Our first choice for a strike aircraft was the Navy Douglas A-1E Skyraider dive bomber. This was a superb aircraft for the type of operation that we envisioned. Additionally, this plane was already in use in a number of small countries and performed well in austere environments. However, at the time the Navy would not release any of these aircraft to the USAF. Remember, at that time we still did not have a specific mission, nor had any country been identified to us that requested our services. Therefore, our priority was not as high as it eventually became. (Several years later, when the Vietnam War really heated up, the Navy was required to relinquish almost their entire A-1E fleet to the USAF.) Failing to get the A-1E, we looked around for some other replacement for the T-28.
Not too far down the Gulf Coast was the Naval training facility at Pensacola, Florida. They were flying a much different version of the T-28, with a larger engine, a three-bladed propeller, a beefed-up landing gear, and a tail hook required for carrier operations. Most important, its wings were stressed to carry external ordnance.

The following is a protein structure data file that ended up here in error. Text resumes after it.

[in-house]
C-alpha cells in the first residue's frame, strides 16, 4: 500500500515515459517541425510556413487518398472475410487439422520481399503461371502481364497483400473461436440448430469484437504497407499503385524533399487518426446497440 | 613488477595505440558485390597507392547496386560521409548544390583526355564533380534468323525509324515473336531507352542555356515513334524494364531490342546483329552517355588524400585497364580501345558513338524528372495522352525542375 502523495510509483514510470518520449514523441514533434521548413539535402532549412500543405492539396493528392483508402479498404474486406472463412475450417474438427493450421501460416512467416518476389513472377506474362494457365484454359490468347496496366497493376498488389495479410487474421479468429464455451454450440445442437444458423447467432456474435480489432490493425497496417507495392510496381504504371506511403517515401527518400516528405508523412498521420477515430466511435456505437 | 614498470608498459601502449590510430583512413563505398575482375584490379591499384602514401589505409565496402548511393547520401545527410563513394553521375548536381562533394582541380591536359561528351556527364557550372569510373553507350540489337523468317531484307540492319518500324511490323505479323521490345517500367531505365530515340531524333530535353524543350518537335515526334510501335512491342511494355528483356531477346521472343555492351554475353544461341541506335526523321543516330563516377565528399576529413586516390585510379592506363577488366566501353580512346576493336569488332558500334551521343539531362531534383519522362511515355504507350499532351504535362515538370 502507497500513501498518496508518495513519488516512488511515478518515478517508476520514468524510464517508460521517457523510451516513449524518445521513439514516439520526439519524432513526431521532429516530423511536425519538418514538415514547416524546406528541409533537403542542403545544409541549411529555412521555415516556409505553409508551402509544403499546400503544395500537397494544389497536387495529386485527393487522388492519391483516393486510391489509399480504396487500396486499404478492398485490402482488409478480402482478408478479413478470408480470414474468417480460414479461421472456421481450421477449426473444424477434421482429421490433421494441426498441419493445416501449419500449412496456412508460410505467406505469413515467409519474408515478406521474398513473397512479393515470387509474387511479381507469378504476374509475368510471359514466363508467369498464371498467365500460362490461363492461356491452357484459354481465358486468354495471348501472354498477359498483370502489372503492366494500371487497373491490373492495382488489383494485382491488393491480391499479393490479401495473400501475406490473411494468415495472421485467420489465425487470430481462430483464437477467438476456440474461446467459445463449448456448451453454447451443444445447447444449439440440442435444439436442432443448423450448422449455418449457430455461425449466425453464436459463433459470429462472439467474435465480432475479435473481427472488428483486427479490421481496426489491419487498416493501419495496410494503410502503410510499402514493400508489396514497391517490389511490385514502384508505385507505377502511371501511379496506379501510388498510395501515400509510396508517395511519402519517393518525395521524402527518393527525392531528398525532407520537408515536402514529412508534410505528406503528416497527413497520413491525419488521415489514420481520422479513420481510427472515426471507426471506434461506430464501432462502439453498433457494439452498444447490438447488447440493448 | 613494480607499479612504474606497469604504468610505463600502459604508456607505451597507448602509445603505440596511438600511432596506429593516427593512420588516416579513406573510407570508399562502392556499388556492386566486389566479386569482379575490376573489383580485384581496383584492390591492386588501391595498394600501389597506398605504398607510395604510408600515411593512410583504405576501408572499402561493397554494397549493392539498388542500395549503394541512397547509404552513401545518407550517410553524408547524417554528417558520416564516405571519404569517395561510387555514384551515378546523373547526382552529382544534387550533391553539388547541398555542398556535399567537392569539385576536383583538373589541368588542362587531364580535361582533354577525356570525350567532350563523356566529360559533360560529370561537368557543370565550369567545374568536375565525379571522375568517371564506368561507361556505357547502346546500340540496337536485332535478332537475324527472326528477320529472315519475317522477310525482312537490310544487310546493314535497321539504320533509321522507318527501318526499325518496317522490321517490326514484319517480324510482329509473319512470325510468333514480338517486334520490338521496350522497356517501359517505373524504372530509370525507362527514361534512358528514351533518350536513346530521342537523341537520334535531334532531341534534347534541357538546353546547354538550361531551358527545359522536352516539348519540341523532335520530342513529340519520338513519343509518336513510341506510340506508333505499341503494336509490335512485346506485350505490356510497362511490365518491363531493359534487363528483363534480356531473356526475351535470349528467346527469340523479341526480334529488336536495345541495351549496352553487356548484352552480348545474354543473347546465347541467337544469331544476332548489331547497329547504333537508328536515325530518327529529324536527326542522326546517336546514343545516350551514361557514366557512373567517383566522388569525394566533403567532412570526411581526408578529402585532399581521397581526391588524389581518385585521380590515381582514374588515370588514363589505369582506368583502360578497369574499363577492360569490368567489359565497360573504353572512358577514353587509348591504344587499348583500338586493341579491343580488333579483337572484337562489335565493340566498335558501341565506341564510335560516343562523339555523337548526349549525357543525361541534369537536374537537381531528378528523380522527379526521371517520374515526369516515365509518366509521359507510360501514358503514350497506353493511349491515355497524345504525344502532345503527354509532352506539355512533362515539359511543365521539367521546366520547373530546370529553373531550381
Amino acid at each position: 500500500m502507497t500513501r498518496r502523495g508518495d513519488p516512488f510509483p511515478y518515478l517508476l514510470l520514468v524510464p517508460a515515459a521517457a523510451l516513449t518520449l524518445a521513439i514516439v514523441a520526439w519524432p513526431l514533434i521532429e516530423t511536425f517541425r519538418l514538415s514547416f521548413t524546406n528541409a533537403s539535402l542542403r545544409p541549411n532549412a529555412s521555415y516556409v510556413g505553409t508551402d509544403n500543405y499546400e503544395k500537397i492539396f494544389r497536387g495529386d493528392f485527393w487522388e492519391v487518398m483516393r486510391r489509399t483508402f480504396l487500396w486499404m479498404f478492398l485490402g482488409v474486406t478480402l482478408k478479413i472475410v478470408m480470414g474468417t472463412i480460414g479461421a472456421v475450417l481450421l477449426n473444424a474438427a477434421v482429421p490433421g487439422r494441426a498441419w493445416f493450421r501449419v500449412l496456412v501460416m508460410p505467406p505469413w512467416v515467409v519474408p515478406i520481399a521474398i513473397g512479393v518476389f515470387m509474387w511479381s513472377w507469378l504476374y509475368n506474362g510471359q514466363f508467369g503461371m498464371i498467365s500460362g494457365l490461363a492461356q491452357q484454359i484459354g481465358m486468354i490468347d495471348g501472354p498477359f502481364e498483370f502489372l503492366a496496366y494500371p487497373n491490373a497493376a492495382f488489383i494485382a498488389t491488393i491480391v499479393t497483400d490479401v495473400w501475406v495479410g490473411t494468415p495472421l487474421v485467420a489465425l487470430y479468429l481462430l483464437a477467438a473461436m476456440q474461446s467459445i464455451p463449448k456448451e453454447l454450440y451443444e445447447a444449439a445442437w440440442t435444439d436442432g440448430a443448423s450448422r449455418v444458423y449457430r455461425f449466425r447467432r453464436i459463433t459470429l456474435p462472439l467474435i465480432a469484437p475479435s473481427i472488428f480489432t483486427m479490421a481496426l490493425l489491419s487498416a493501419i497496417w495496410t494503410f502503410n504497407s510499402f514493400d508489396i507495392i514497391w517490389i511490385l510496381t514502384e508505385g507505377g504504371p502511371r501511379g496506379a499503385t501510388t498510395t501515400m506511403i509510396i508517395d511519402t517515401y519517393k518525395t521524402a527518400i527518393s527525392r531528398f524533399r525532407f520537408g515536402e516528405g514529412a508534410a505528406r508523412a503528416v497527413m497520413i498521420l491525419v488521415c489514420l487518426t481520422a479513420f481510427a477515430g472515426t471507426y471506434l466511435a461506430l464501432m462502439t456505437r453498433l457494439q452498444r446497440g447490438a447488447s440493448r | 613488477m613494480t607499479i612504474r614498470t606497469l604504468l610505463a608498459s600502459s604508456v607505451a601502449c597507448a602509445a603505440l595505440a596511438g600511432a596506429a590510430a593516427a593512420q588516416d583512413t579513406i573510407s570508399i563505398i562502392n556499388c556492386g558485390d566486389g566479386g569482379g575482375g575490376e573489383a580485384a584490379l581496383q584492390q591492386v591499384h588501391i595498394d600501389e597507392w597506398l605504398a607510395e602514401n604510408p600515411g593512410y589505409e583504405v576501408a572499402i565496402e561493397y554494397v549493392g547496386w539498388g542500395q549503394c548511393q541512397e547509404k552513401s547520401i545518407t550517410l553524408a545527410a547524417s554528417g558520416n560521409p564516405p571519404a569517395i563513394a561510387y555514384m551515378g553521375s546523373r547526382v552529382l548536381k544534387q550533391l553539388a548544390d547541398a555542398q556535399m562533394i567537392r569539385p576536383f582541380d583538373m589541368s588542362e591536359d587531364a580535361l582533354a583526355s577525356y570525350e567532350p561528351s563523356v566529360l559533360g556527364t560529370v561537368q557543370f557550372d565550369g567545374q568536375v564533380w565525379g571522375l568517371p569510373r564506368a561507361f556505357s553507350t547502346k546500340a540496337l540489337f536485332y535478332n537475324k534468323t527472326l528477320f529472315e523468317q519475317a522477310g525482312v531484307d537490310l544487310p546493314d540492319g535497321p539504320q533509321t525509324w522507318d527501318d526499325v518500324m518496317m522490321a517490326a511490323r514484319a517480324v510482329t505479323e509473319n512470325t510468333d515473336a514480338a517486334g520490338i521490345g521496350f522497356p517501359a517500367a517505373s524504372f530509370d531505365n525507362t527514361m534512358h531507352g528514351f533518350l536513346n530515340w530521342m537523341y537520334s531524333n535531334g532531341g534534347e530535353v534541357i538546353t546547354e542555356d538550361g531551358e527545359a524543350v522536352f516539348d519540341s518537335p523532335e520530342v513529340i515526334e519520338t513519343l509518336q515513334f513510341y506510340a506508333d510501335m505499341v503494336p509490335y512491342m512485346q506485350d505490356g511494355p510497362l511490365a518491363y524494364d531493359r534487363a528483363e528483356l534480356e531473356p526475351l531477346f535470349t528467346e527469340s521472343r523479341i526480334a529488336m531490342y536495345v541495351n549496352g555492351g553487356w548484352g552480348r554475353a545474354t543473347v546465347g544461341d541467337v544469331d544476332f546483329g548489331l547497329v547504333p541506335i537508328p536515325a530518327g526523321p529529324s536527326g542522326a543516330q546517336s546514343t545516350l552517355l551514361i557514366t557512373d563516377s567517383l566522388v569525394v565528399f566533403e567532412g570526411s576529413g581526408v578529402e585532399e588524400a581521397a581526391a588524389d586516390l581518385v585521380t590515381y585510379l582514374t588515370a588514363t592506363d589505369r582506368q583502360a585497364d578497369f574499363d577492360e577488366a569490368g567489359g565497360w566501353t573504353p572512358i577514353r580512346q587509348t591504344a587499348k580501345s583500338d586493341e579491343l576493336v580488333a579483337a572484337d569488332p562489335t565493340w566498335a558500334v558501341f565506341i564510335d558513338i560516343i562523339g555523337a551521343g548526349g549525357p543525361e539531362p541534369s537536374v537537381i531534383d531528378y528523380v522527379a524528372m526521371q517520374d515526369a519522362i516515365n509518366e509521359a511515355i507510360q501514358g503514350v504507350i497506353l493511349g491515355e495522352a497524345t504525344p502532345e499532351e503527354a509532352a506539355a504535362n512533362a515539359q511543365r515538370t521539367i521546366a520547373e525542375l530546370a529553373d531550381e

Colonel King pressed to obtain eight of those aircraft on loan from the Navy. In this case, the Navy agreed. Later, that type aircraft and modifications thereof were redesignated the TF-28. This designation more closely described their duel function of both a fighter and a trainer. Indeed, they were used considerably more in the role of a fighter than they were as a trainer. (Hereafter they will be referred to in this work as the TF-28.)
* * *